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Are You a Sales Dog or a Sales Wolf?
Blog / Negotiations / May 30, 2019 / Posted by Yuri van der Sluis / 715 

Are You a Sales Dog or a Sales Wolf?

1 comment

In the world of sales, you have a choice to either follow the path of the Sales Dog or the Sales Wolf. The Sales Wolf aggressively chases their prospects and will do anything and everything necessary to reach their targets. They may be successful in the short term, but their tactics fall far short when it comes to building long-standing, trusting relationships. The Sales Dog, on the other hand, is committed to developing trust from the onset, working much more in partnership with the clients, rather than simply being seen as a simple supplier who can be easily replaced.

Historically, salespeople have assumed that to be the top salesperson in their business, they need to become more like the Wolf. This has often been problematic for those who simply don’t feel comfortable conducting their sales negotiations that way. Furthermore, the Wolf is not really interested in establishing trust; without trust as a foundation, it can be near impossible to effectively forecast or strategize, which makes business targets simply guesswork. Adopting more of a Sales Dog mentality where trust is at the core is far more likely to result in longer, more profitable sales contracts. Here are some ways in which you can unleash your inner Sales Dog!

Focus on the details

In B2B sales, there are often multiple people involved in the decision-making process, with figures quoted by the Harvard Business Review, revealing that the average is 6.8 people for every purchasing decision. Have you ever been in a position where you have been maintaining contact with a prospect and everything seems to be running along smoothly until you suddenly receive a call or email from someone you’ve never heard of before letting you know that they’ve decided to postpone the project or hand it to another supplier? This is a classic example of not fully understanding all of the key players involved in the ‘buying committee’.

Trust is a key component in successfully uncovering all of the people involved in the decision-making process and is ultimately the difference between having regular contact with an individual and actively being invited to form part of their internal process. By gaining this valuable insight, you’ll have a much better idea of the pain points that each stakeholder is facing, thus enabling you to ensure your proposal meets the collective needs of those making the final decision.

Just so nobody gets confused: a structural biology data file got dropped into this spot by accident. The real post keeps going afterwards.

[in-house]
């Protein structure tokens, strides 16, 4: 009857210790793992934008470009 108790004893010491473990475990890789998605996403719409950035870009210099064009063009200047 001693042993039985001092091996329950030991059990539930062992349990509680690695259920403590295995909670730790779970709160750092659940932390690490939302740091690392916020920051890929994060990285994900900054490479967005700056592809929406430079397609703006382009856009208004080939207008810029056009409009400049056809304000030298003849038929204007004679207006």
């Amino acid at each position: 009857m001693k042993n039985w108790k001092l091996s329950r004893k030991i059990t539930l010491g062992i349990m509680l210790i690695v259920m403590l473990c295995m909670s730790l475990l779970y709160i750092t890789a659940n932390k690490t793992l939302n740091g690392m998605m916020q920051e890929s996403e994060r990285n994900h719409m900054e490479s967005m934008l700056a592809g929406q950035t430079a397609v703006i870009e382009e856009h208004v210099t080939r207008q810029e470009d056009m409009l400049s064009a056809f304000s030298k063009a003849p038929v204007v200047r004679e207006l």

Being true to yourself

As we discussed earlier, it is a common assumption that the most successful salespeople are those who act like the Wolf, and will do anything and everything necessary to meet their targets, regardless of the long term implications. This is increasingly causing friction with those whose natural approach is not to behave in this way; it is also is a common characteristic in Millennials. In my book, I explain the importance of authenticity in the trust-building process; salespeople who act with integrity, are aligned with their own values and are always acting in the best interests of their clients are much more likely to attract the interest of their prospects, and continue to retain them long into the future. By demonstrating that you actually care about their business and genuinely want to help them solve their challenges, prospective clients are much more likely to open up to you about the nitty-gritty issues, which could give you a valuable advantage over your competition!

Become the added value in the deal

A smart Sales Dog recognizes the value they personally bring to the deal and will spend time developing and nurturing relationships with their clients. This commitment and dedication to establishing long term partnerships leads to a salesperson becoming a ‘trusted advisor’ to the business, taking it well beyond the realms of just a transactional supplier/buyer relationship. These deep-set partnerships are much harder to rock by competitors, even if they try to undercut you on price. Providing your client is gaining sufficient additional value by working with you and will lose much more than just the tangible product or service you are providing, they will be more than happy to stay put and pay the higher price.

Adopting the Sales Dog methodology is a sure-fire way to ensure you are focused on developing honest, authentic and value-driven relationships with your prospects, which will ultimately result in an uplift in sales, greater contract values, and longer-term projects. This will help to create a more structured and accurate sales pipeline so that your prospecting is no longer just a game of chance.

    About Author

    Yuri van der Sluis is a renowned sales expert and the author of ‘Trust Me, I’m a Salesman’. He has been the CEO and B2B Sales Improvement Expert at YuTrain for more than 12 years. The business has helped approx. 10,000 sales professionals within 200 companies in Europe & Middle East achieving commercial success.

    Comments (1)
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    Mohamed Shafie commented...

    Good advices for increasing sales

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